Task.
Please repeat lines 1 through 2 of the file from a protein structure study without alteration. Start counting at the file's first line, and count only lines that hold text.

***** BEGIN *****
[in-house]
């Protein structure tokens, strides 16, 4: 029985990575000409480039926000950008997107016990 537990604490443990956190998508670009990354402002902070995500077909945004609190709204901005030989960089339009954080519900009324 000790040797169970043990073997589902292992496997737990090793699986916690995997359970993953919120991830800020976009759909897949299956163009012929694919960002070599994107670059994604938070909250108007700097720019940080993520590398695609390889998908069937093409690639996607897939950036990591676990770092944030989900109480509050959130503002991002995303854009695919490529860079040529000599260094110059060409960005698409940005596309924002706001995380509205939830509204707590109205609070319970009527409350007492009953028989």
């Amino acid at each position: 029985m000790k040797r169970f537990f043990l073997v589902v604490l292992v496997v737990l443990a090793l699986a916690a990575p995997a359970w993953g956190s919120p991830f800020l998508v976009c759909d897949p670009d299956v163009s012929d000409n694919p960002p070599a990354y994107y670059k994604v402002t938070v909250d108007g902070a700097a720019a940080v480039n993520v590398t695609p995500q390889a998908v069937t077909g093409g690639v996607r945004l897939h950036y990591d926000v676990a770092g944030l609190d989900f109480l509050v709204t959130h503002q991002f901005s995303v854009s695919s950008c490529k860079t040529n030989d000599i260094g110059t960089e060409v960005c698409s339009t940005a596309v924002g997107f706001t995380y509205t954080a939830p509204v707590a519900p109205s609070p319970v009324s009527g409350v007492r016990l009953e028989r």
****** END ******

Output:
[in-house]
């Protein structure tokens, strides 16, 4: 029985990575000409480039926000950008997107016990 537990604490443990956190998508670009990354402002902070995500077909945004609190709204901005030989960089339009954080519900009324 000790040797169970043990073997589902292992496997737990090793699986916690995997359970993953919120991830800020976009759909897949299956163009012929694919960002070599994107670059994604938070909250108007700097720019940080993520590398695609390889998908069937093409690639996607897939950036990591676990770092944030989900109480509050959130503002991002995303854009695919490529860079040529000599260094110059060409960005698409940005596309924002706001995380509205939830509204707590109205609070319970009527409350007492009953028989």